The coast redwood can reach 110 m (379 ft) tall with a trunk diameter of 9 m (30 ft). It has a conical crown, with horizontal to slightly drooping branches. The bark can be very thick, up to 1 foot (35 cm), and quite soft and fibrous, with a bright red-brown color when freshly exposed (hence the name redwood), weathering darker. The root system is composed of shallow, wide-spreading lateral roots.
The leaves are variable, being 15–25 mm (0.59–0.98 in) long and flat on young trees and shaded shoots in the lower crown of old trees. On the other hand, they are scale-like, 5–10 mm (0.20–0.39 in) long on shoots in full sun in the upper crown of older trees, with a full range of transition between the two extremes. They are dark green above and have two blue-white stomatal bands below. Leaf arrangement is spiral, but the larger shade leaves are twisted at the base to lie in a flat plane for maximum light capture.
The species is monoecious, with pollen and seed cones on the same plant. The seed cones are ovoid, 15–32 millimetres (0.59–1.26 in) long, with 15–25 spirally arranged scales; pollination is in late winter with maturation about 8–9 months after. Each cone scale bears three to seven seeds, each seed 3–4 millimetres (0.12–0.16 in) long and 0.5 millimetres (0.020 in) broad, with two wings 1 millimetre (0.039 in) wide. The seeds are released when the cone scales dry out and open at maturity. The pollen cones are ovular and 4–6 millimetres (0.16–0.24 in) long.
Its genetic makeup is unusual among conifers, being a hexaploid (6n) and possibly allopolyploid (AAAABB). Both the mitochondrial and chloroplast genomes of the redwood are paternally inherited.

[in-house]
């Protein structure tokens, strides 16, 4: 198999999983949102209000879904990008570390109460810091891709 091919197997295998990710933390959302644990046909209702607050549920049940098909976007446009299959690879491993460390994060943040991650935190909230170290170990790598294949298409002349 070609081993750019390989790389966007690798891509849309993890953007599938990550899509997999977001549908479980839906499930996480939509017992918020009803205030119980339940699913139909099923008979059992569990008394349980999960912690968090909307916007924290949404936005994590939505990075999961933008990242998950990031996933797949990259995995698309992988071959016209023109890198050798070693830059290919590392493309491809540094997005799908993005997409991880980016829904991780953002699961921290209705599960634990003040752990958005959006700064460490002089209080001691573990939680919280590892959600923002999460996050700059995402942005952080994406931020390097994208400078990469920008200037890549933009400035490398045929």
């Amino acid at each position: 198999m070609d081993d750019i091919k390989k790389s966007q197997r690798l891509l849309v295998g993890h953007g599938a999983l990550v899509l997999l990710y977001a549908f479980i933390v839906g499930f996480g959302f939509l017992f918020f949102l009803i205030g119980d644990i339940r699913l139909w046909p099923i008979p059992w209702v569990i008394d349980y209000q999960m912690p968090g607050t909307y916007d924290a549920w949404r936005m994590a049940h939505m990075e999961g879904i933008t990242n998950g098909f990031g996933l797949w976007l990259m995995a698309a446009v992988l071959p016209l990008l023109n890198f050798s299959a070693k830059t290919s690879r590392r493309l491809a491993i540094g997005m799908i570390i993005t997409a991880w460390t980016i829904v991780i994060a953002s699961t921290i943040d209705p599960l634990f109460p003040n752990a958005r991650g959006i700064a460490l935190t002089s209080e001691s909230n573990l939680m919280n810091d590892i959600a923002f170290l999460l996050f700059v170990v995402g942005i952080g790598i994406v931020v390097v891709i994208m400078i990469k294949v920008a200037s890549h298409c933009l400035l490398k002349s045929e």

Distribution and habitat
Coast redwoods occupy a narrow strip of land approximately 750 km (470 mi) in length and 5–47 mi (8–75 km) in width along the Pacific coast of North America; the most southerly grove is in Monterey County, California, and the most northerly groves are in extreme southwestern Oregon. The prevailing elevation range is 98–2,460 feet (30–750 m) above sea level, occasionally down to 0 and up to 3,000 ft (about 920 meters). They usually grow in the mountains where precipitation from the incoming moisture off the ocean is greater. The tallest and oldest trees are found in deep valleys and gullies, where year-round streams can flow, and fog drip is regular. The trees above the fog layer, above about 2,296 feet (700 m), are shorter and smaller due to the drier, windier, and colder conditions. In addition, Douglas-fir, pine, and tanoak often crowd out redwoods at these elevations. Few redwoods grow close to the ocean, due to intense salt spray, sand, and wind. Coalescence of coastal fog accounts for a considerable part of the trees' water needs.